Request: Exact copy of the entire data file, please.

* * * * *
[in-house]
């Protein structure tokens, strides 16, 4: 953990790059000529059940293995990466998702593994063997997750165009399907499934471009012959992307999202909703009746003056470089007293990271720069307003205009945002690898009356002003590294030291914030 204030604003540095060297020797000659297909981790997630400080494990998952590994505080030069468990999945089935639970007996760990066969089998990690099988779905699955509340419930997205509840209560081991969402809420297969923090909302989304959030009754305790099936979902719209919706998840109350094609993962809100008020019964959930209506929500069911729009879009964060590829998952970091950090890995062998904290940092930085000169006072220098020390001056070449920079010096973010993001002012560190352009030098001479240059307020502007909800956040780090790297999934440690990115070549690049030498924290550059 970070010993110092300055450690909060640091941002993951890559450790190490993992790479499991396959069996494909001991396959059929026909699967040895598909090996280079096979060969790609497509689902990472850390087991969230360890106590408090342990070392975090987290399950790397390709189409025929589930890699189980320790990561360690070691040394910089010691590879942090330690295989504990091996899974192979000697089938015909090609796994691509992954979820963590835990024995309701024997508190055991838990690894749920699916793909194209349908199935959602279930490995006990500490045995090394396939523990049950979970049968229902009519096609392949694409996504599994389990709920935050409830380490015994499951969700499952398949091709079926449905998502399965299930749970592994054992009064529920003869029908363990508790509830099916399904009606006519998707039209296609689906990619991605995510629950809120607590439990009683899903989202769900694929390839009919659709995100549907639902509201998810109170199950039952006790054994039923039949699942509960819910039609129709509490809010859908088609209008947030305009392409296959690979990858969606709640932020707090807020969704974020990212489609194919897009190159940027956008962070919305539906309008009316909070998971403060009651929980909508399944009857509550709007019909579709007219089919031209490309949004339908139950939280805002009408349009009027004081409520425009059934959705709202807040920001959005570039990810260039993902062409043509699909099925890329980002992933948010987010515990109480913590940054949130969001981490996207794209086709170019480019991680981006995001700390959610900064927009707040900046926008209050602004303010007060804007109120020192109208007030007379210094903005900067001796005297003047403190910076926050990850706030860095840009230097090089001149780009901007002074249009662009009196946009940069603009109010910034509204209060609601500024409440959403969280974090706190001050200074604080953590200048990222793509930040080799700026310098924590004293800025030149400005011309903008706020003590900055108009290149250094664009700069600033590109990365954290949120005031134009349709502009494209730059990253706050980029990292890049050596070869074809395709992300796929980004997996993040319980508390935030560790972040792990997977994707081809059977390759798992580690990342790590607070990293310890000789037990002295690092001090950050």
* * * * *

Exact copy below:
[in-house]
């Protein structure tokens, strides 16, 4: 953990790059000529059940293995990466998702593994063997997750165009399907499934471009012959992307999202909703009746003056470089007293990271720069307003205009945002690898009356002003590294030291914030 204030604003540095060297020797000659297909981790997630400080494990998952590994505080030069468990999945089935639970007996760990066969089998990690099988779905699955509340419930997205509840209560081991969402809420297969923090909302989304959030009754305790099936979902719209919706998840109350094609993962809100008020019964959930209506929500069911729009879009964060590829998952970091950090890995062998904290940092930085000169006072220098020390001056070449920079010096973010993001002012560190352009030098001479240059307020502007909800956040780090790297999934440690990115070549690049030498924290550059 970070010993110092300055450690909060640091941002993951890559450790190490993992790479499991396959069996494909001991396959059929026909699967040895598909090996280079096979060969790609497509689902990472850390087991969230360890106590408090342990070392975090987290399950790397390709189409025929589930890699189980320790990561360690070691040394910089010691590879942090330690295989504990091996899974192979000697089938015909090609796994691509992954979820963590835990024995309701024997508190055991838990690894749920699916793909194209349908199935959602279930490995006990500490045995090394396939523990049950979970049968229902009519096609392949694409996504599994389990709920935050409830380490015994499951969700499952398949091709079926449905998502399965299930749970592994054992009064529920003869029908363990508790509830099916399904009606006519998707039209296609689906990619991605995510629950809120607590439990009683899903989202769900694929390839009919659709995100549907639902509201998810109170199950039952006790054994039923039949699942509960819910039609129709509490809010859908088609209008947030305009392409296959690979990858969606709640932020707090807020969704974020990212489609194919897009190159940027956008962070919305539906309008009316909070998971403060009651929980909508399944009857509550709007019909579709007219089919031209490309949004339908139950939280805002009408349009009027004081409520425009059934959705709202807040920001959005570039990810260039993902062409043509699909099925890329980002992933948010987010515990109480913590940054949130969001981490996207794209086709170019480019991680981006995001700390959610900064927009707040900046926008209050602004303010007060804007109120020192109208007030007379210094903005900067001796005297003047403190910076926050990850706030860095840009230097090089001149780009901007002074249009662009009196946009940069603009109010910034509204209060609601500024409440959403969280974090706190001050200074604080953590200048990222793509930040080799700026310098924590004293800025030149400005011309903008706020003590900055108009290149250094664009700069600033590109990365954290949120005031134009349709502009494209730059990253706050980029990292890049050596070869074809395709992300796929980004997996993040319980508390935030560790972040792990997977994707081809059977390759798992580690990342790590607070990293310890000789037990002295690092001090950050």